I didn’t really. Because I have thin skin I try not to get caught up into the reviews. I value what the fans say because basically they are kind of steering the ship of the show. But because it is out of my control and I trust the writing and I trust the process, I try not to read all of that stuff because I get in my head and then I’m judging my character and then it would just turn into a mess. So I surrender to the process, but I think a lot of fans enjoyed it. They were a little confused initially, because [they were thinking] “Where is Tasha’s backbone? Now she’s all lovey- dovey.” But there were some sisters that were my age, 40 plus, who got it. So because we have such a wide demographic, there is such a very diverse reaction. I think the older sisters really got it. Sometimes you have to let your guard down, to get what you want or what you need. A lot of the younger sisters were saying, “You can’t give in.” And I’m like, “Honey, I’m tired of fighting!” So yea, it was very diverse.

Are you currently working on anything else?

I always mention my non-profit because actually we’re doing a production this weekend for Footloose in Los Angeles. We’re celebrating our 15th year at Amazing Grace Conservatory. We’ve been producing and doing a lot of multi-media things. We’re a performing arts school but beyond that we give them life skills and everything else. We’ve been developing our own reality show as well as different talk show type of things. Teens and young people are really getting involved with the anti-bullying campaign. I’ve been really busy with that just trying to take it to the next level. In terms of film and all of that, no, I haven’t been able to jump on that. I’ve just been creating my own possibilities right there in LA when I’m home. So there I am now.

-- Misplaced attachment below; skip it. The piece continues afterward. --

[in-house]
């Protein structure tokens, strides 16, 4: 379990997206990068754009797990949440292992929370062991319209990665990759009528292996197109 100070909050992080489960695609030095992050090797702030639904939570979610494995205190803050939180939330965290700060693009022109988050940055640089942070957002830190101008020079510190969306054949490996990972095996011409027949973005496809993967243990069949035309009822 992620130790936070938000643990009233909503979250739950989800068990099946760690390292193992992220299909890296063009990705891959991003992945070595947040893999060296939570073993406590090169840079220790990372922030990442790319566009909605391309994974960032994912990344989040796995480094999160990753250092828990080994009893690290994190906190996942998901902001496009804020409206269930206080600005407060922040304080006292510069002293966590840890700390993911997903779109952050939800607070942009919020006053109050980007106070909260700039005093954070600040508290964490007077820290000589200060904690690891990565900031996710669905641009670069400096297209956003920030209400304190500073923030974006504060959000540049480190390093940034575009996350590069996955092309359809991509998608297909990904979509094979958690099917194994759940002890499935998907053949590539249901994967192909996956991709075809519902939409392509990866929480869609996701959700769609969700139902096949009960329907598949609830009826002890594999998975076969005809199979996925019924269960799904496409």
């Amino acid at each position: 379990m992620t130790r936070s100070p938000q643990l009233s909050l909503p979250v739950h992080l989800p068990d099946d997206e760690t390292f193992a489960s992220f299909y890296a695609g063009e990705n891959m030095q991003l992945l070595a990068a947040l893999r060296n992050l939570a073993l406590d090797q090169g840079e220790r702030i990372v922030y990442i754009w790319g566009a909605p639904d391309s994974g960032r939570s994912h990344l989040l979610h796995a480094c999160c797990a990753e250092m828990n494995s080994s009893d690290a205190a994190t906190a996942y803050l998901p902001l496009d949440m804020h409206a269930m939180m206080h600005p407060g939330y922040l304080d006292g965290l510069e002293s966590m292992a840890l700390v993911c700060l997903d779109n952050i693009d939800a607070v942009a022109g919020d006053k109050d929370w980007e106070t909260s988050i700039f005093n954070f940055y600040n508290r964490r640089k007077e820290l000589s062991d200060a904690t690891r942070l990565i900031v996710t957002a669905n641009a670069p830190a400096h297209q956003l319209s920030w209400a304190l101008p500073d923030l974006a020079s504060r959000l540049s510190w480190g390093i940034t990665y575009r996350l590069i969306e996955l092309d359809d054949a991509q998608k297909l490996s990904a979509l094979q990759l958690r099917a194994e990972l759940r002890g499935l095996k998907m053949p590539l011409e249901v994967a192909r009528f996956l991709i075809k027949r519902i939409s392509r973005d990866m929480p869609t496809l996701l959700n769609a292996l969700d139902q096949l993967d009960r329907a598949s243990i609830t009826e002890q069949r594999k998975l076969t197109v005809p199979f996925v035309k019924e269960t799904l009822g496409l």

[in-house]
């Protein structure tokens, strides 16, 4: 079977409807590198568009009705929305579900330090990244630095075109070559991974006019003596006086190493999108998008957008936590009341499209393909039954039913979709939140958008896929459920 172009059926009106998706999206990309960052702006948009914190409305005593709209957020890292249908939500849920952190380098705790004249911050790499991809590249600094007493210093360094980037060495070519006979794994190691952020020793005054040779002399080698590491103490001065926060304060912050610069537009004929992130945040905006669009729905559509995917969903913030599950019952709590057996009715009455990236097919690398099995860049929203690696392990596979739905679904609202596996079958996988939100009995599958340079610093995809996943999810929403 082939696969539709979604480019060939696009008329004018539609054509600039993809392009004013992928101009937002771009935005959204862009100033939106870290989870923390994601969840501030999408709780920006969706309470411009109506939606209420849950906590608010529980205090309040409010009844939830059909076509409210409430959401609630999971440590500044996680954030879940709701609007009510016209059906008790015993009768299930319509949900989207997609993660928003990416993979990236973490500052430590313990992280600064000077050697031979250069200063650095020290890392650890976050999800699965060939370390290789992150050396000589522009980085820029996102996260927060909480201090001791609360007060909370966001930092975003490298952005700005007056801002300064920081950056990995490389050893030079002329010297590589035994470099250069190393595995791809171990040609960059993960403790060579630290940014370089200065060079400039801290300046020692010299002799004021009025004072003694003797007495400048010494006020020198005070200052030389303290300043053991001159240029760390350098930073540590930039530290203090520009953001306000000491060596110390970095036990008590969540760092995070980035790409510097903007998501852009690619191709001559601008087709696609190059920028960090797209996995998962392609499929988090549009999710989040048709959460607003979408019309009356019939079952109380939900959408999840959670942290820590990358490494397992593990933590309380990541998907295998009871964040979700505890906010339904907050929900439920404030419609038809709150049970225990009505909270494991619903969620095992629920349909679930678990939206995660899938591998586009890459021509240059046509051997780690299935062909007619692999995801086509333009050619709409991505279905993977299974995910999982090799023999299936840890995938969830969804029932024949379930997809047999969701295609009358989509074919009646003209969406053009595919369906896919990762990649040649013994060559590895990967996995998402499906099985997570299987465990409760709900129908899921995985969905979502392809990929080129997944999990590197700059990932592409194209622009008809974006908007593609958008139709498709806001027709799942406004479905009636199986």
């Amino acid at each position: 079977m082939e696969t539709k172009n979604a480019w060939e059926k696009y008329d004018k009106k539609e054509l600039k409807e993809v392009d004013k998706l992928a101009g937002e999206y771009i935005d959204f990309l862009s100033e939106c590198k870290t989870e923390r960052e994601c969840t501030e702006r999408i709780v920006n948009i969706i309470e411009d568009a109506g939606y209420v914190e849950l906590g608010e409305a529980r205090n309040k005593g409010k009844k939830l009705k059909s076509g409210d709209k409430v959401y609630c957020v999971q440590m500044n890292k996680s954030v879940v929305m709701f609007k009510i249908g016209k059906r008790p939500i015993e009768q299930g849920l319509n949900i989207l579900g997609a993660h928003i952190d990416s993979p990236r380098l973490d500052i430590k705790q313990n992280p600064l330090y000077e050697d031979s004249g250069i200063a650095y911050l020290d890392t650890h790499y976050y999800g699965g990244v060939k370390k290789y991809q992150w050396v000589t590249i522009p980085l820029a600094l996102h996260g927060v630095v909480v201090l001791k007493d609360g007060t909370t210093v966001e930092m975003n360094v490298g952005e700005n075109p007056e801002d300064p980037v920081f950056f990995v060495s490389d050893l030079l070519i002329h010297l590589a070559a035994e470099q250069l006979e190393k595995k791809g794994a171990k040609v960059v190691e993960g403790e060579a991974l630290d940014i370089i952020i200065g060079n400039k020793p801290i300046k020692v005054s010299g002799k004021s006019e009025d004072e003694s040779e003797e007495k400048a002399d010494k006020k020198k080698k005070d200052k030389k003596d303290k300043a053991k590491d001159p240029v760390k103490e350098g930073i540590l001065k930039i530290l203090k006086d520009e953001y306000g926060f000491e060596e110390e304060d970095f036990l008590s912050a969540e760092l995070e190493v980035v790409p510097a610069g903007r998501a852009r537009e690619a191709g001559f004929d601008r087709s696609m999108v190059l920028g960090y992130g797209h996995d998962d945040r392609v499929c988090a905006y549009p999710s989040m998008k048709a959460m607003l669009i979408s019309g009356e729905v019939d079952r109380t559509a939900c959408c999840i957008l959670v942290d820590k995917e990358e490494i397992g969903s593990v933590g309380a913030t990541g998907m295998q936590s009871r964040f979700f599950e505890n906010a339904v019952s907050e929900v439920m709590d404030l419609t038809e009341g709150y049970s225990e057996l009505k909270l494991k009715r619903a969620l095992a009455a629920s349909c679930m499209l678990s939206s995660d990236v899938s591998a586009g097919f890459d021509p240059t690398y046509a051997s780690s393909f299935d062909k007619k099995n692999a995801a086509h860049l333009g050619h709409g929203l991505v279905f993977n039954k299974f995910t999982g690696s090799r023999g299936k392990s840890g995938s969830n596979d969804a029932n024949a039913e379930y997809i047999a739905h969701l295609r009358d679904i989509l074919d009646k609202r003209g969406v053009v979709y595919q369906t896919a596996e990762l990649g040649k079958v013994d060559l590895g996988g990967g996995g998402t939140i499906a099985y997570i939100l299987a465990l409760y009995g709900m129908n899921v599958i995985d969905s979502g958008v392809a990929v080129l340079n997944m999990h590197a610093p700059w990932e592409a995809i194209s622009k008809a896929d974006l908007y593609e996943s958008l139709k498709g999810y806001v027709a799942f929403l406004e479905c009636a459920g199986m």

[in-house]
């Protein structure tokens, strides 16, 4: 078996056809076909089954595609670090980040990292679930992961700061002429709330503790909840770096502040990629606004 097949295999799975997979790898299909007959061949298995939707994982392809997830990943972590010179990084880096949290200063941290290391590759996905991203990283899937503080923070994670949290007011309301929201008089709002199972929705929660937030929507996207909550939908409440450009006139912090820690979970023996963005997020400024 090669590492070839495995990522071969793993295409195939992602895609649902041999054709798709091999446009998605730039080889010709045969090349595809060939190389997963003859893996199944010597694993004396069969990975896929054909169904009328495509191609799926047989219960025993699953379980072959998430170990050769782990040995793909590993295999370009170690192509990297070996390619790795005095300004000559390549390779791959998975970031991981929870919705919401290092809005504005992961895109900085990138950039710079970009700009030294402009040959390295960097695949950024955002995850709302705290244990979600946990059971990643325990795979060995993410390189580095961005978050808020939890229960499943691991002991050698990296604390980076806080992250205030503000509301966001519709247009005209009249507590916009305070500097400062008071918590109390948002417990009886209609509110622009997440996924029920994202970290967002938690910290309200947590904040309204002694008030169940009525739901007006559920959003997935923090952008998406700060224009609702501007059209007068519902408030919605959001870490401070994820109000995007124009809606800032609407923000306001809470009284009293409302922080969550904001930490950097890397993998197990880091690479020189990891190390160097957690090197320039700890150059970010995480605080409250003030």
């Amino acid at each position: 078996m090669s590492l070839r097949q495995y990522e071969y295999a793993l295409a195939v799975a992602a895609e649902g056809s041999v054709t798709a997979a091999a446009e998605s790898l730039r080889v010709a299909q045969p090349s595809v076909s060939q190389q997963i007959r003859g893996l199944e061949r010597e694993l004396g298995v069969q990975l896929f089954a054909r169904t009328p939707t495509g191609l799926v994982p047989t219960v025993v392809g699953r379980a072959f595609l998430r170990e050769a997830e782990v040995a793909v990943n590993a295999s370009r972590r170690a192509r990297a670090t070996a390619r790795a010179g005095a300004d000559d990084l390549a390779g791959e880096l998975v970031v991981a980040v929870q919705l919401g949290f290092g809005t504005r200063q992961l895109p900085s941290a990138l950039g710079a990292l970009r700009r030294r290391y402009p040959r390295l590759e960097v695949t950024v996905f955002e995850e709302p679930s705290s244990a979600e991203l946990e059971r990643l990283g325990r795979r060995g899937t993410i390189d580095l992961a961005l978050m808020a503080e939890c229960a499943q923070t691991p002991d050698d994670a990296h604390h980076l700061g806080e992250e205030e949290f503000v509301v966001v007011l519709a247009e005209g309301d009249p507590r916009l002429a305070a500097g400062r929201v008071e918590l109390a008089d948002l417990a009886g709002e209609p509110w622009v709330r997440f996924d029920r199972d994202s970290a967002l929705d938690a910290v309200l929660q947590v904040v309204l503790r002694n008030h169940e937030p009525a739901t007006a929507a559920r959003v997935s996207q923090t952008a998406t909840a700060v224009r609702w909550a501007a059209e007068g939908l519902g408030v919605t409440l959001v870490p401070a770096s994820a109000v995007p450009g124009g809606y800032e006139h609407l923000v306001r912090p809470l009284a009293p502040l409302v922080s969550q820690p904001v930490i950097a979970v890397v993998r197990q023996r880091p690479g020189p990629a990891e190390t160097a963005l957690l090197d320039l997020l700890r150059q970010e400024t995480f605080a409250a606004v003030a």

So it’s the holiday season, do you have a favorite way to celebrate Christmas?

I’m a big family girl; I turn into a baby. I’m really looking forward to going back home to LA. Just being with my family means so much to me. I have a small family, but a big, extended family. We all get together Christmas Eve and spend the night and Christmas Day we watch the kids open up their presents and we all sit around and catch up. It’s kind of a bummer, because I’m here till the 22nd in Atlanta. So that gives me two days to get ready—I probably won’t even get a tree this year. But I go to my sister’s house and she has a big home, so we just all get together and huddle up like we did when we were 10 and 11 years old, so I’m really looking forward to it. I know it’s corny, but I love it.

My grandmother actually, she passed on Christmas, so for years it was a really, really hard time for my family. All of my high school years, Christmas would come and it would always bring that up. But now we’ve gotten to a place of celebration and of family, so getting back to what the holidays is really about. So it’s not commercialized at all, it’s just really celebratory.

Is there anything you would like to add?

I’m just so thankful for the support, the publication as well as the fans. I just pray everybody will stick with us. It’s a game on and off the field and off the TV. It’s a game so I’m just really proud to be on this journey and I hope it continues.


The Game: The Fifth Season is now available on DVD. See how to enter for a chance to win here.